When your nerves are feelin’ shot,
And your engine’s gettin’ hot,
And it’s up to you to bring ’er down alive,
An Albatross V-strutter
Seems to hear your motor sputter
And he’s out to scalp another S.E. five.

And you’ve got no consolation
At the end of your formation,
And suddenly you see he’s cut you off;
And there’s nothing else to do,
So my boy! it’s up to you,
And you wish to hell your engine wouldn’t cough.

You pull ’er up and over.
It’s your British crust that hove ’er,
And you’re divin’ down like leather bent for hell;
And your forehead starts a-painin’,
But your engine starts a-gainin’,
And you’re underneath his tail—You’ve done it well!

You climb a little first,
And you let him have a burst,
And your Vickers starts a-spittin’ like a snake;
But you’re tremblin’ like a child,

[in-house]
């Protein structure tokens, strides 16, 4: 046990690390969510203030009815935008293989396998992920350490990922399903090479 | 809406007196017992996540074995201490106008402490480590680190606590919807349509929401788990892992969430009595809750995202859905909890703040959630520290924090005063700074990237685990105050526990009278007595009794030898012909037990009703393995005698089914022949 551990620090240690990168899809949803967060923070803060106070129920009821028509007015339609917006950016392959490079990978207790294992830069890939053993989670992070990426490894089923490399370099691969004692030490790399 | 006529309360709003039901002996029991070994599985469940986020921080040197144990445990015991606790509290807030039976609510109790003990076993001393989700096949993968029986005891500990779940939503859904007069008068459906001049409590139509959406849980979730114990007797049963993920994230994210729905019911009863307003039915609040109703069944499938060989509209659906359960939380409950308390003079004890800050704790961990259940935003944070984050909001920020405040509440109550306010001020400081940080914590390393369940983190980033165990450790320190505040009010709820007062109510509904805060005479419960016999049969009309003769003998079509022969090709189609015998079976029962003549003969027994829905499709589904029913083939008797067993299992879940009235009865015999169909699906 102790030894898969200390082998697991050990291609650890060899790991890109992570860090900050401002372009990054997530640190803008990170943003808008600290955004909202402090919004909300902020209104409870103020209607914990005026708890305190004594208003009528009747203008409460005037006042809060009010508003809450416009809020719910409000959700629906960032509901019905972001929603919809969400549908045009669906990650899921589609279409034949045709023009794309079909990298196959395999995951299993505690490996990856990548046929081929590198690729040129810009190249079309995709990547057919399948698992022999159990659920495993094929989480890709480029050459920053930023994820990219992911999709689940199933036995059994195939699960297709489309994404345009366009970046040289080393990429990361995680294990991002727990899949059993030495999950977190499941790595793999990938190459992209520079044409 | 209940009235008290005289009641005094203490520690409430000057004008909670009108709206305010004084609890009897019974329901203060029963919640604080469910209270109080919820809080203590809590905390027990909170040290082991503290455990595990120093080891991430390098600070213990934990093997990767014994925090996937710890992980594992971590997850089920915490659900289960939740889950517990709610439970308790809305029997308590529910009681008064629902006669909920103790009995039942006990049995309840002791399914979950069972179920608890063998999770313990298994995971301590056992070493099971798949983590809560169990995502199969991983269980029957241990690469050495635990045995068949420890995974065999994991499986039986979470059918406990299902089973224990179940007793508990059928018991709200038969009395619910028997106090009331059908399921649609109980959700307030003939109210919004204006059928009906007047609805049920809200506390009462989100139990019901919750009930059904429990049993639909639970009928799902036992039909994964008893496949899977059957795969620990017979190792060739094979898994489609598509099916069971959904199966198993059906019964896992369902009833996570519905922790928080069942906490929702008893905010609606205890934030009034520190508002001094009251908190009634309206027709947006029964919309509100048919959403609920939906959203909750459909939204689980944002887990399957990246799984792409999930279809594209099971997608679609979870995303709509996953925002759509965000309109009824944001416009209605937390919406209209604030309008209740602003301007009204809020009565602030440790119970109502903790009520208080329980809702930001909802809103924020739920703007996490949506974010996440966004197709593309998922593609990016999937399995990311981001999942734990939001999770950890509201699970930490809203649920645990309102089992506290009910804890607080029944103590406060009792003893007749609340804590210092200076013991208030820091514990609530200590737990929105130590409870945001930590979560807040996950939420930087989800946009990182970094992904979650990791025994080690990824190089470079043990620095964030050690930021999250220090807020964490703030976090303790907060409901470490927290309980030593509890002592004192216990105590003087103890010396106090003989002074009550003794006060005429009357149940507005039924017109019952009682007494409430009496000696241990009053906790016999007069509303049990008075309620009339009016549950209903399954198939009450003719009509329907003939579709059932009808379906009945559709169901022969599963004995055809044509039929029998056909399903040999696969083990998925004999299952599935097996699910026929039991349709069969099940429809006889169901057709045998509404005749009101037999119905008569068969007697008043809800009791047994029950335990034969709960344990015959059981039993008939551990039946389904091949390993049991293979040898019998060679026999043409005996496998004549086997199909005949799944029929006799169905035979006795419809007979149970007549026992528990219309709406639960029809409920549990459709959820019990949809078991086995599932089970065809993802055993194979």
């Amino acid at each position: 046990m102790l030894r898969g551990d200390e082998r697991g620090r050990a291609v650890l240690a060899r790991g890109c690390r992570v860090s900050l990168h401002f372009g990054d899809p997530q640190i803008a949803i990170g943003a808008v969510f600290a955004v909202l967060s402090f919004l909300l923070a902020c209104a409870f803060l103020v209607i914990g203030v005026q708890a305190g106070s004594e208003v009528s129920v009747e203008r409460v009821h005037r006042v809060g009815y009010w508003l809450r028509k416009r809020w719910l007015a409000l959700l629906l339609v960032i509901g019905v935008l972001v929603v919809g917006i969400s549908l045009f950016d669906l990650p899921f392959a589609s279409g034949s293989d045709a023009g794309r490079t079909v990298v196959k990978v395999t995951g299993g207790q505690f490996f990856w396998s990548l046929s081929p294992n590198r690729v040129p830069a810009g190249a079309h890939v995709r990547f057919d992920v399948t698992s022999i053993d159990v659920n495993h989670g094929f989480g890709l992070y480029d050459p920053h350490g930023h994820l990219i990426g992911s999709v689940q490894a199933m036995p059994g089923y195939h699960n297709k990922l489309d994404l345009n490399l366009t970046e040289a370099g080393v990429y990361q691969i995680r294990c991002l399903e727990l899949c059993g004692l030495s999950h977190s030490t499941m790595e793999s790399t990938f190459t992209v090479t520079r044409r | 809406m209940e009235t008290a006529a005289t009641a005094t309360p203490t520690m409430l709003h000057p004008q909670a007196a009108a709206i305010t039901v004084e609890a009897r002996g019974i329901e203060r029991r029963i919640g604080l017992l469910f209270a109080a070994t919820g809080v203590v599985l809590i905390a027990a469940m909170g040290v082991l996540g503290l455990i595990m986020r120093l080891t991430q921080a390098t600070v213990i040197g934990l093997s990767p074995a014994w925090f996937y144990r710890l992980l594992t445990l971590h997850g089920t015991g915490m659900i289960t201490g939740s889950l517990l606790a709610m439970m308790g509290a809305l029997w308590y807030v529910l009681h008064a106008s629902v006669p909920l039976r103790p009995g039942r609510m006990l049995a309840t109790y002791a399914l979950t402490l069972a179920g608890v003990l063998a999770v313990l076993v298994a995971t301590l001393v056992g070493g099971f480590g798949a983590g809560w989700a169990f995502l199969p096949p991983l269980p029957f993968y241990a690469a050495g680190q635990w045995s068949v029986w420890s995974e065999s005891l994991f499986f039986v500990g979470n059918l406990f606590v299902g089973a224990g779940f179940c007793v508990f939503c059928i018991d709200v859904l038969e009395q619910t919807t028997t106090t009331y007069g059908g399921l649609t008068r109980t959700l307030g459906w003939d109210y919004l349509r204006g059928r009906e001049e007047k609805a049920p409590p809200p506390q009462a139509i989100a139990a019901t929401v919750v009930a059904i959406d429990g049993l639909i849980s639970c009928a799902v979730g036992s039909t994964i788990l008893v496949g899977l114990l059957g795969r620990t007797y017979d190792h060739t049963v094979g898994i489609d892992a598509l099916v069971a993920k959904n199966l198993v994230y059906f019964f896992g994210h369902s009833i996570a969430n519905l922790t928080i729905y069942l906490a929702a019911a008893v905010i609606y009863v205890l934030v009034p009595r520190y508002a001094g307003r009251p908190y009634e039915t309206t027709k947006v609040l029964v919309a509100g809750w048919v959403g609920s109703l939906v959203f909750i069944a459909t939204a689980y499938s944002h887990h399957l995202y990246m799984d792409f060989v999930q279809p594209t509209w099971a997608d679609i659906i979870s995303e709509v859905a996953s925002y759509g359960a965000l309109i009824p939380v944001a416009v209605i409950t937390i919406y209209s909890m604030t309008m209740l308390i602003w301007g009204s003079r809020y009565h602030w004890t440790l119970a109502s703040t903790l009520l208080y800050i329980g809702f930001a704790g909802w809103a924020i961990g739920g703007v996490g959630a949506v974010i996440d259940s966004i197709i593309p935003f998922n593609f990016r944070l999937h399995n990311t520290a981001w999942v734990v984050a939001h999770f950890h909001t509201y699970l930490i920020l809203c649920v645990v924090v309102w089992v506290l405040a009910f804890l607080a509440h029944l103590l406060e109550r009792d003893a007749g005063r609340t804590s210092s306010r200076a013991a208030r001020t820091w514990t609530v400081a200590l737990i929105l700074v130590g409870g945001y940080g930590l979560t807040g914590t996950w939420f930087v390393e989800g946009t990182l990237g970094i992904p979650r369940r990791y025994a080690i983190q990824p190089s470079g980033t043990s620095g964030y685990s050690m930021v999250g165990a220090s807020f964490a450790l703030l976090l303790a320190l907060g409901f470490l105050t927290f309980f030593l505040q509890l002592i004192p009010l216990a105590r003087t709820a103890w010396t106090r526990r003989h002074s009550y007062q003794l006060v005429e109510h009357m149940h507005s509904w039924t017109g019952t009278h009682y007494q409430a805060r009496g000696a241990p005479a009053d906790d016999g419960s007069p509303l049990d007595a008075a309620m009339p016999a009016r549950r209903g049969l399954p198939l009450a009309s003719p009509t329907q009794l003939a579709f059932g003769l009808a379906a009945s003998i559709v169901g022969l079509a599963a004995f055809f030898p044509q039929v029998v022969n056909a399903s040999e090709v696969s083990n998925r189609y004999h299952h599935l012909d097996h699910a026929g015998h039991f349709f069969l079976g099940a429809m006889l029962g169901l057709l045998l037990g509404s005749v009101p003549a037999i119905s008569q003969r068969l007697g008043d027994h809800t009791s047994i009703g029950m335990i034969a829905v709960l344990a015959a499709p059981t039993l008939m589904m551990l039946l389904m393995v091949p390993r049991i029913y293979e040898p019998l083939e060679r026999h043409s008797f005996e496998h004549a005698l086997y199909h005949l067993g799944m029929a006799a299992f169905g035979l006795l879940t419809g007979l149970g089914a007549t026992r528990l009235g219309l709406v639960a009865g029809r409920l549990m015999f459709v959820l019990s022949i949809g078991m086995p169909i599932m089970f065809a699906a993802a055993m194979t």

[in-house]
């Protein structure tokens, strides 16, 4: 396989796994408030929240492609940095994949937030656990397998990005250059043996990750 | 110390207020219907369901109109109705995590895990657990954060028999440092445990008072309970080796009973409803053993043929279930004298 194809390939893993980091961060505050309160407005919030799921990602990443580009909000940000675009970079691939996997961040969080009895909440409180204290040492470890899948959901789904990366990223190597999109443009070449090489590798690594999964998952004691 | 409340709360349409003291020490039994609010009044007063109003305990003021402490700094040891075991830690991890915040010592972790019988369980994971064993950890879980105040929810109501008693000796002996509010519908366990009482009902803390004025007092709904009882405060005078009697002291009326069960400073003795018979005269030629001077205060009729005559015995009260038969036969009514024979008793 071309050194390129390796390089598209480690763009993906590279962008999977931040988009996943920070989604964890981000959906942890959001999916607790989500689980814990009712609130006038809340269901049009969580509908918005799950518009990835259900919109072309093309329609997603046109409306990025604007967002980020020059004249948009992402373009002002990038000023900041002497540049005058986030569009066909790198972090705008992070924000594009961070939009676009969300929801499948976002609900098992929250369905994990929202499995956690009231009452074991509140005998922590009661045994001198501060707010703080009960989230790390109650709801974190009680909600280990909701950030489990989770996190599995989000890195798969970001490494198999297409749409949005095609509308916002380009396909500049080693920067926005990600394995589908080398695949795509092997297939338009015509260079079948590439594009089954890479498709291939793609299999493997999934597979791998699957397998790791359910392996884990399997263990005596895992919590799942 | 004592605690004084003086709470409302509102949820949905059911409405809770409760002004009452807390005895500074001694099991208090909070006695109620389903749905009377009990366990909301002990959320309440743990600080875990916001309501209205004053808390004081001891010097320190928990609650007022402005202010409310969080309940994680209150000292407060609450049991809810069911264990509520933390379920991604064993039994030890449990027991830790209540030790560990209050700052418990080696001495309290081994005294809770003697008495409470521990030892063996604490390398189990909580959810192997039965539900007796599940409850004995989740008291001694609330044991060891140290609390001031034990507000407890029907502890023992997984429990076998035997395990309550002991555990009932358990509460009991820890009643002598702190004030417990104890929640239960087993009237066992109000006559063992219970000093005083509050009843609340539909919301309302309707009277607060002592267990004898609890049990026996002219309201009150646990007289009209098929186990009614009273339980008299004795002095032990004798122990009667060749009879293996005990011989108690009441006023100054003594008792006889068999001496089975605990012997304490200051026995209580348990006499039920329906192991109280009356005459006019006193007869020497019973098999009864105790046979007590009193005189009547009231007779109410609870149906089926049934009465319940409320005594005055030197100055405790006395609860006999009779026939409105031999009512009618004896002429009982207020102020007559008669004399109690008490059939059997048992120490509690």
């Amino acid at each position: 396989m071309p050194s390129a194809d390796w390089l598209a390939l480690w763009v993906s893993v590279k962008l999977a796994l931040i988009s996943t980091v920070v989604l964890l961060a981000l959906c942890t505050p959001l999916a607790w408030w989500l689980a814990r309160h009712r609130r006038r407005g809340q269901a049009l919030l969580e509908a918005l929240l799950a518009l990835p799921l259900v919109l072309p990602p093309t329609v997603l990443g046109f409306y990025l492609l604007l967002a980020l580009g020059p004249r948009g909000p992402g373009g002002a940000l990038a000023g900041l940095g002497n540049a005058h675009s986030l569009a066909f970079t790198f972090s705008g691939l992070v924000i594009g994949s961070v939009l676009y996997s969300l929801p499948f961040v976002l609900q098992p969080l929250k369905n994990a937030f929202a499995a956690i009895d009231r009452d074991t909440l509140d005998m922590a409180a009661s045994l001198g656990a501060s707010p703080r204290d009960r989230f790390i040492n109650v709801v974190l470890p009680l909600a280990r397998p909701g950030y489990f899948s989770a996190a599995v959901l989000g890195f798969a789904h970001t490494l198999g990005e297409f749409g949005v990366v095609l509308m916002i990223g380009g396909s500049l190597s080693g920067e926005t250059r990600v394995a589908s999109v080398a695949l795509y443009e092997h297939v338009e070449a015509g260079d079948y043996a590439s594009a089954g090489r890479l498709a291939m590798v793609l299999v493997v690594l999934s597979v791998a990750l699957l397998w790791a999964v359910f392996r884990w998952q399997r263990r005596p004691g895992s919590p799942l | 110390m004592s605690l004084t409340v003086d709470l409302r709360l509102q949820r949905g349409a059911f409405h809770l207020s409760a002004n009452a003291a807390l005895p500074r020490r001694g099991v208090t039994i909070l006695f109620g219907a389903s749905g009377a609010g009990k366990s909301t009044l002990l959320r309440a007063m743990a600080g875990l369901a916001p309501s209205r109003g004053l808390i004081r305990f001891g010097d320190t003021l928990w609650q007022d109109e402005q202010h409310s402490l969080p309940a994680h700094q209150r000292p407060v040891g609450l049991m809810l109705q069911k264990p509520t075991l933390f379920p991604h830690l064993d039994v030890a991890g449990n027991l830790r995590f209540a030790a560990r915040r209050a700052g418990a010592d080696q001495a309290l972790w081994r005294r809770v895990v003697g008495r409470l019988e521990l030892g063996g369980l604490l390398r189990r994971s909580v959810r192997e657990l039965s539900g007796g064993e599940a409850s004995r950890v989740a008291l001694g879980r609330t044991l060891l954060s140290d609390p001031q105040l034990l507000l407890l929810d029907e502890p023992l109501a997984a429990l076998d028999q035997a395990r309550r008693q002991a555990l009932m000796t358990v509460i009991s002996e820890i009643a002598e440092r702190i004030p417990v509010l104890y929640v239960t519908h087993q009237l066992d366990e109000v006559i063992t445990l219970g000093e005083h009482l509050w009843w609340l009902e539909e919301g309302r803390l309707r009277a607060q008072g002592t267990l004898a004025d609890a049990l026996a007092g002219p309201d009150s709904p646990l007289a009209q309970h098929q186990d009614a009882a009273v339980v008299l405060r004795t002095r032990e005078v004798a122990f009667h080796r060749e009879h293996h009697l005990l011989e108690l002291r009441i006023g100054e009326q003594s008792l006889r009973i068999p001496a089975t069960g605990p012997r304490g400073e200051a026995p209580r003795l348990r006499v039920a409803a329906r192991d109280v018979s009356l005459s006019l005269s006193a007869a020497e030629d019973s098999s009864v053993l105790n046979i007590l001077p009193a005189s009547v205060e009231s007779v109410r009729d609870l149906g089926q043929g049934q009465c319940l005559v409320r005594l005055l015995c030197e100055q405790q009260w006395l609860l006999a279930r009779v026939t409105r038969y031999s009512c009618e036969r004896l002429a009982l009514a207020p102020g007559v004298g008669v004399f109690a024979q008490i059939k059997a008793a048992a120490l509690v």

And your shots are goin’ wild:
You can see ’em by the streaks your tracers make.

Well, you’ve pulled yourself together,
And you’re goin’ hell for leather,
But the Boche has rolled and got behind your back;
And his shots are fiery things,
And they’re landin’ in your wings;
So you roll, and almost hear ’em crack!

You’ll deliver him to his Gott,
In the place where it’s so hot,
And you aim and squeeze your Bowdin-lever well;
And before your shots are spent,
By God! you’ve gone and sent
Him blazin’, spinnin’, crashin’ down to hell!

We want to hear what you think about this article. Submit a letter to the editor or write to letters@theatlantic.com.